How do penguins defend themselves from predators

Galápagos penguin

The Galápagos penguin (Spheniscus mendiculus) counts within the penguin family (Spheniscidae) to the genus of the African penguins (Spheniscus). In English the bird is called Galapagos penguin.

description

Appearance and dimensions

The Galápagos penguin reaches a height of 42 to 49 centimeters and a weight of 1,700 to 2,500 grams. Females remain a little smaller and lighter than males. Otherwise the sexes show no dimorphism. Within the genus of the African penguins (Spheniscus) Galápagos penguins are among the smallest representatives. The plumage is predominantly black in color. White parts of the plumage appear in the area of ​​the throat and on the abdomen. The chest is marked by a wide, dark colored transverse band. A narrow white band also extends from the sides of the head to the area of ​​the lower throat. The beak is essentially black in color, the underside of the beak shows a pale pink color from the base of the beak to the middle of the beak. The feet are webbed. Each of the three toes ends in black claws that are suitable for digging. The wings are long and narrow, they sit on the side of the body. On land they are used for balance, in water for locomotion. Once a year there is a change of plumage, which usually takes place shortly before the breeding season.

Way of life

Galápagos penguins live in larger colonies. This applies to both the mating season and the rest of the year. Life in colonies makes sense as it minimizes the risk of carnivores. On land, Galápagos penguins, like all penguins, move awkwardly and slowly. The waddling gait is characteristic. This changes when they step into their real element, water. Here they are considered to be fast and agile swimmers. Galápagos penguins are not very territorial, but they defend their breeding grounds from other species and carnivores. In the water they claim a grazing area near the coast. However, this is not about the food source of a single bird, but of an entire group or colony. The size of the foraging area depends heavily on the food supply. The communication with each other seems to work primarily via different exclamations. It is not known to what extent gestures are also used for communication. Carnivores encounter Galápagos penguins with excited wings flapping and loud cries.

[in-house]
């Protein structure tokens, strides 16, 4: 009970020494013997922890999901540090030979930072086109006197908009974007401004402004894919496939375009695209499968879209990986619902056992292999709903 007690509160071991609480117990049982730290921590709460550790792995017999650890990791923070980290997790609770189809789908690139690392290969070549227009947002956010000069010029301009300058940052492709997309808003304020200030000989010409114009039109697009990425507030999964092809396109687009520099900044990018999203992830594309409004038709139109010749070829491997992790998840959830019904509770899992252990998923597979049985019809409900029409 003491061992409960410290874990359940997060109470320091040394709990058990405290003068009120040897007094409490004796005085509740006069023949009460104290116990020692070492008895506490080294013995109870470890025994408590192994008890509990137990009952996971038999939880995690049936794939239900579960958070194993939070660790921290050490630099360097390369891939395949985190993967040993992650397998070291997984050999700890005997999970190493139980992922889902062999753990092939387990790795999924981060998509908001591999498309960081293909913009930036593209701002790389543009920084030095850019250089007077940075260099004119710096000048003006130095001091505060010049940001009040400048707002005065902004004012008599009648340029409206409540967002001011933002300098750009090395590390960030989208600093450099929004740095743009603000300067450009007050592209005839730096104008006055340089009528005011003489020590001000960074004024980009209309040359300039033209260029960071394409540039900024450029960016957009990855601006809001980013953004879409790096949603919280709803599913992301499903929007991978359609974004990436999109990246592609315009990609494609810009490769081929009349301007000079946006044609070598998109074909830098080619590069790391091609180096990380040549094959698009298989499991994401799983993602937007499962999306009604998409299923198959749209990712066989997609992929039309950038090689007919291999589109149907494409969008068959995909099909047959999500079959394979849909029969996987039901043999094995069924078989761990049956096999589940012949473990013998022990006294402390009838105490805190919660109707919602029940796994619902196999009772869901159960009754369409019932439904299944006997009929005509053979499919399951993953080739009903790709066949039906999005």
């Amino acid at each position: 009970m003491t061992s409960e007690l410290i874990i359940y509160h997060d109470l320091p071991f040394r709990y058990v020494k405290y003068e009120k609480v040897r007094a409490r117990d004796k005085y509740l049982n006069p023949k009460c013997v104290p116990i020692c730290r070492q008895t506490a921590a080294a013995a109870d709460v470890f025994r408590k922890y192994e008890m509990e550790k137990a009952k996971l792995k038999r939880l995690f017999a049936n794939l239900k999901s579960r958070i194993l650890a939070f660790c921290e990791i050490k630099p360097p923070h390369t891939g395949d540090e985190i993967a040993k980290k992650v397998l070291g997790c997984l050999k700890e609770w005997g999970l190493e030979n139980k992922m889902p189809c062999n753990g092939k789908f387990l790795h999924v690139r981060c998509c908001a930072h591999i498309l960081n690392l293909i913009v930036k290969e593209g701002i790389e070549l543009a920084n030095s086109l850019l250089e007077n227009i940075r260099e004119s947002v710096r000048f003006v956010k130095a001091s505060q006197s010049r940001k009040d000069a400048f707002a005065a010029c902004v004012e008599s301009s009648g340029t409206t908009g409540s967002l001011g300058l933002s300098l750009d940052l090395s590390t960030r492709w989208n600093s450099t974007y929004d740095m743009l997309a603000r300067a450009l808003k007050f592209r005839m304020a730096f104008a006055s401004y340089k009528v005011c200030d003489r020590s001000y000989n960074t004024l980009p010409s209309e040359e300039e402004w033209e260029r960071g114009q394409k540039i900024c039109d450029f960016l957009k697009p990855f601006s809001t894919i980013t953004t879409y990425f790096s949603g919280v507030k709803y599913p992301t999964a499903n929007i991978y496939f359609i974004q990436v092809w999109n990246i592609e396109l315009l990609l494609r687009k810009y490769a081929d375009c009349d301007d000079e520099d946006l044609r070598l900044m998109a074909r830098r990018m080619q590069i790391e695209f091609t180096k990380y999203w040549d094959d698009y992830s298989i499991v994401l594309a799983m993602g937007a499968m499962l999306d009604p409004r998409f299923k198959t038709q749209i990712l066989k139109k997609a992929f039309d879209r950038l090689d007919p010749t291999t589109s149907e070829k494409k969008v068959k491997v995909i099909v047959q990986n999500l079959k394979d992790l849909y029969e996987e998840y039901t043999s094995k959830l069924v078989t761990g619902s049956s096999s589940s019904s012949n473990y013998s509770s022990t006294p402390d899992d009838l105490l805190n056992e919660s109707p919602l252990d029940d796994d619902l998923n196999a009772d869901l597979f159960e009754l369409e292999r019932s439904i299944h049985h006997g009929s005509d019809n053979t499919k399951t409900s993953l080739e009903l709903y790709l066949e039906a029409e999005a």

distribution

Galápagos penguins are endemic to the Galápagos Islands. The Galápagos Islands are located in the western Pacific around 1,000 kilometers off the coast of Ecuador and essentially consists of 22 medium-sized to larger islands and a number of small islets. The islands belong to the national territory of Ecuador. The main populations of the Galápagos penguins live on the two islands of Fernandina and Isabela. Isabela is also the largest island in the archipelago. The penguins live on the coasts of these islands. They can be found on both rocky and sandy shores. Natural heights in rocks or self-dug caves in the dune area serve as nesting sites.

Predators